Commuters packed like sardines into overcrowded trains were yesterday offered the prospect of a little more leg room - in 2014.

Transport Secretary Douglas Alexander announced plans to introduce 1,000 extra carriages to tackle "increasing pressures" on key sections of the network.

Mr Alexander said the precise location of the new stock would be decided later but said improvements - including longer and more frequent trains - would be targeted at the "most congested" routes and "pinch points" in the network.

In a hint that this could signal good news for Sussex, he said: "The demand for rail services across some areas of the South East of England is rising even faster than London."

One of Sussex's major train operators yesterday welcomed the Government's pledge to introduce the extra carriages between 2009 and 2014.

A spokeswoman for Southern, which runs services between the South Coast and central London, said: "We will certainly be working with the Department of Transport to see whether there are opportunities for using any of what they are proposing to alleviate overcrowding.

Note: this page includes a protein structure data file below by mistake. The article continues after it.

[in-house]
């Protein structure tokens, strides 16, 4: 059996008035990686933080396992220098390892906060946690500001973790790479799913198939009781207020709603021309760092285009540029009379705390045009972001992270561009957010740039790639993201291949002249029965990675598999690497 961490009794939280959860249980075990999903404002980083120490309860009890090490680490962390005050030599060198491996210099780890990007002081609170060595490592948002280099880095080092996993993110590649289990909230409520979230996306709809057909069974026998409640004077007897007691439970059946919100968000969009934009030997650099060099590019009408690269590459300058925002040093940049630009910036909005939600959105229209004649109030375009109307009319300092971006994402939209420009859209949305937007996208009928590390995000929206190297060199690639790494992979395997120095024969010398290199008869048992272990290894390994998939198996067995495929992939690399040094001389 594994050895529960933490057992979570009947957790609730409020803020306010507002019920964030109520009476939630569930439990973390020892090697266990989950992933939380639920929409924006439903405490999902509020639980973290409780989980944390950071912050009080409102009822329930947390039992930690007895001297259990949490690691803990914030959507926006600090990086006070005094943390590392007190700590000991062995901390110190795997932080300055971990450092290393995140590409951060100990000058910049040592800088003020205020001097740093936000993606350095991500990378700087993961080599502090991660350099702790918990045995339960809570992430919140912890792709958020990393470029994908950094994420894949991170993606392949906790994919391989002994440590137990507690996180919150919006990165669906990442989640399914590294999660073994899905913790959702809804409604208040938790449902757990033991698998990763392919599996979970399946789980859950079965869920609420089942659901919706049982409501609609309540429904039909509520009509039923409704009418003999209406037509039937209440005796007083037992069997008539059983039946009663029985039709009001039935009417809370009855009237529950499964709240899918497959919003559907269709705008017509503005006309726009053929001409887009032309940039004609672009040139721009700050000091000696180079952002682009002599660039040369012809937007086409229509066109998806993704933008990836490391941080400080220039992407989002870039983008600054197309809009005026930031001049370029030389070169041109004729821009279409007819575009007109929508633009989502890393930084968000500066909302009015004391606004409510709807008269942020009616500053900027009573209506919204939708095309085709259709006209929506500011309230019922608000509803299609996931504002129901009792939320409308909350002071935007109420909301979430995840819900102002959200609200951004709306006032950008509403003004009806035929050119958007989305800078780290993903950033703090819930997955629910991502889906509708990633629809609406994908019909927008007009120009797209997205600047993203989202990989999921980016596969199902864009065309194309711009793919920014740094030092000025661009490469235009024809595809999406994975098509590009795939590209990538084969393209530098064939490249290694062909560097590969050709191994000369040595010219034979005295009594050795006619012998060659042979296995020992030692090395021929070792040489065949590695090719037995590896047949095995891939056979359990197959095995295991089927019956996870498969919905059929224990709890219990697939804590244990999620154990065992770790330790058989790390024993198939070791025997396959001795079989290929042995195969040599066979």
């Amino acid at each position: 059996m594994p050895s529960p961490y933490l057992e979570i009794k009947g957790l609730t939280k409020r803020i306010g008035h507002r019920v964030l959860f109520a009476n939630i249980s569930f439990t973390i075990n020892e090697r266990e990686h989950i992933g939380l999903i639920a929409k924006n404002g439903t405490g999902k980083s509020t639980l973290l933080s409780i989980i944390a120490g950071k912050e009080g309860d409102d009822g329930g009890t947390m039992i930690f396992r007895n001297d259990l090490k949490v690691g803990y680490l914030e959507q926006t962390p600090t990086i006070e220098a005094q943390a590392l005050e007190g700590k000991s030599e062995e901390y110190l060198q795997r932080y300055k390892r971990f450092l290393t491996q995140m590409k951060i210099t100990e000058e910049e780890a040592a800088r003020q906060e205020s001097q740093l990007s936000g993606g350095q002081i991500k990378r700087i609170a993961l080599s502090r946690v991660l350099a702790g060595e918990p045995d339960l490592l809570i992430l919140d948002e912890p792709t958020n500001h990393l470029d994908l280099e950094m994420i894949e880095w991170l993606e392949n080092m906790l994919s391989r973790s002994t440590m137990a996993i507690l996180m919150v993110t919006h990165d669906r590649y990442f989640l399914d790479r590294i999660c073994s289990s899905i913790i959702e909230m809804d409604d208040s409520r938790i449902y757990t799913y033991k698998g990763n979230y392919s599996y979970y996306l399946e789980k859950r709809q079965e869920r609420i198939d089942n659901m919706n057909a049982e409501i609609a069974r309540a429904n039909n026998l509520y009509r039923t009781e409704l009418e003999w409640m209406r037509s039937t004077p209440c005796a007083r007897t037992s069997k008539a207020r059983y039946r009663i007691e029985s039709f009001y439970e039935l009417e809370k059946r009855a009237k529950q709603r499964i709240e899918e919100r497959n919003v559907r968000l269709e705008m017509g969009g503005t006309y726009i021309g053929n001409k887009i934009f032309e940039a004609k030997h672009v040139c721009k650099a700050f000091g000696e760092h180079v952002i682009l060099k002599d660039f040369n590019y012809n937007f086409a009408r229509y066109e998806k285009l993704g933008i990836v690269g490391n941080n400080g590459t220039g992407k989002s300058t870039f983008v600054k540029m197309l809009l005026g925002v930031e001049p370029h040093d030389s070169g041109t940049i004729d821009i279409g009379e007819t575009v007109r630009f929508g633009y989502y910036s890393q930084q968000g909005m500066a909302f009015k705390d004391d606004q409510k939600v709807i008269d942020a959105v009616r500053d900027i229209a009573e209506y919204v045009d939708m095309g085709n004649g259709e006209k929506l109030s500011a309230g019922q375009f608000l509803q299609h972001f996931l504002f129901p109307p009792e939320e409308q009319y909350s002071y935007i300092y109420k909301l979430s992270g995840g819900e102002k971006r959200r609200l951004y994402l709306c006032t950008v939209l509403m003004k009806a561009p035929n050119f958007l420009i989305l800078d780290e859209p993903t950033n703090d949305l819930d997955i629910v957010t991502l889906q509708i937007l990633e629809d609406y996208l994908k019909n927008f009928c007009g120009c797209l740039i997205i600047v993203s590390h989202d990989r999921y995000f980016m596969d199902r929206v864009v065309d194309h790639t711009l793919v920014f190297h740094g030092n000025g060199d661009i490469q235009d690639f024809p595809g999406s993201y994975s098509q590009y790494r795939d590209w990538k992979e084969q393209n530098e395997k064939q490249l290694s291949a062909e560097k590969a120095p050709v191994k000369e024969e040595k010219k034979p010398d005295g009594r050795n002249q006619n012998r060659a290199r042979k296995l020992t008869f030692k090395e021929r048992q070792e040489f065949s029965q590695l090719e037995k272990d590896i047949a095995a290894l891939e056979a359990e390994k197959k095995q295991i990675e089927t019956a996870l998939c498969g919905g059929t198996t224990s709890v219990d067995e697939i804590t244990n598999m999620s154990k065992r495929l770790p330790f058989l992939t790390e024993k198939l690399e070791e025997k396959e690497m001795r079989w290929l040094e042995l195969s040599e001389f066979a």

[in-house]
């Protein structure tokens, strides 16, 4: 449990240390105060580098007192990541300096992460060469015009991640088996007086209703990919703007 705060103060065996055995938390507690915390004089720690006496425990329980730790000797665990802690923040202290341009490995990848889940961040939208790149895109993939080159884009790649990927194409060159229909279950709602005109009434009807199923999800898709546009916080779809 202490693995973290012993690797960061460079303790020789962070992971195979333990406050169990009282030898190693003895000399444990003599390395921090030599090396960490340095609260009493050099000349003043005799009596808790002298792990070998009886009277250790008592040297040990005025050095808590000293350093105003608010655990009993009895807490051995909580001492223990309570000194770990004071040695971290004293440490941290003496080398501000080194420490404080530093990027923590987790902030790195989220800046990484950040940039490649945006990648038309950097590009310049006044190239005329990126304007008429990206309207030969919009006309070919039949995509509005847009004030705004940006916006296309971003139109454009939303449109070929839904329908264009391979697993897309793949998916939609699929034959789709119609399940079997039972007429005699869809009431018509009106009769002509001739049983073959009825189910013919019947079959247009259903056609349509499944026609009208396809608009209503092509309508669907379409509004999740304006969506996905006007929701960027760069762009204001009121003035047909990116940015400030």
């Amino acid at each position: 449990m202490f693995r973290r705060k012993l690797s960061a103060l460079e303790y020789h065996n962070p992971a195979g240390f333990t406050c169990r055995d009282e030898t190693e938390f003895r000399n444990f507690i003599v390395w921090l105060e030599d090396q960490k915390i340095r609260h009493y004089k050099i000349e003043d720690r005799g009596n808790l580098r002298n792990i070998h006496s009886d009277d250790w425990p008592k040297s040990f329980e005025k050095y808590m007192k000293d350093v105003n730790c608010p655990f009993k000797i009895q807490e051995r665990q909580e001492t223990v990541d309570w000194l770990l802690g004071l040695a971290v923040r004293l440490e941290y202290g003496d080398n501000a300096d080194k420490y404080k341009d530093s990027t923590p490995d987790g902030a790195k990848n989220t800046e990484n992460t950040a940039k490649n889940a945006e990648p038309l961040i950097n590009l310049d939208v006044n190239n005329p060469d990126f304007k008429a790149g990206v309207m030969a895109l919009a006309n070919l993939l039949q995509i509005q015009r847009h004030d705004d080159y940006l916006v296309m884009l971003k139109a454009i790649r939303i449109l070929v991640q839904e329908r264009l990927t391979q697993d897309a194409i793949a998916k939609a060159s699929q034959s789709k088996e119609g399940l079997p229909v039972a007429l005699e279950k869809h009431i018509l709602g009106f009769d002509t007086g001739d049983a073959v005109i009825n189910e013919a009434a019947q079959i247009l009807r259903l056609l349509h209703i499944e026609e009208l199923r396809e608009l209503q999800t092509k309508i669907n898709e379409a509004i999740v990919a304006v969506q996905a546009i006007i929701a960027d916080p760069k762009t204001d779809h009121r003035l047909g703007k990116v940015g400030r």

"We know there's some overcrowding some of the time. At the moment we run all of our stock at peak times and there is nothing left over. We do what we can and do as much tweaking as possible to accommodate passengers."

Mr Alexander, in a speech to the Rail Magazine Conference in London, said supporting the expansion of the national fleet was an attempt to "meet future demand and increasing capacity".

Over the past decade passenger numbers had grown by 40 per cent and experts had predicted key sections of the network would face "increasing pressures" in the future, prompted by economic growth.

The minister said: "Over a billion journeys were made by rail last year. And as the economy grows and trains become more reliable, people will want to use them more.

"But for the rail passenger, a train that is crowded because of record demand feels just the same as a train that is crowded for any other reason.

"So if we want a railway that supports Britain's needs and meets customer expectations in the years ahead, this is a vital next step."

This summer the Government will set out in greater detail its proposals to help train operating companies like Southern and Southeastern increase their capacity.

Mr Alexander said: "I anticipate that we will significantly increase the number of carriages on the network by 2014."

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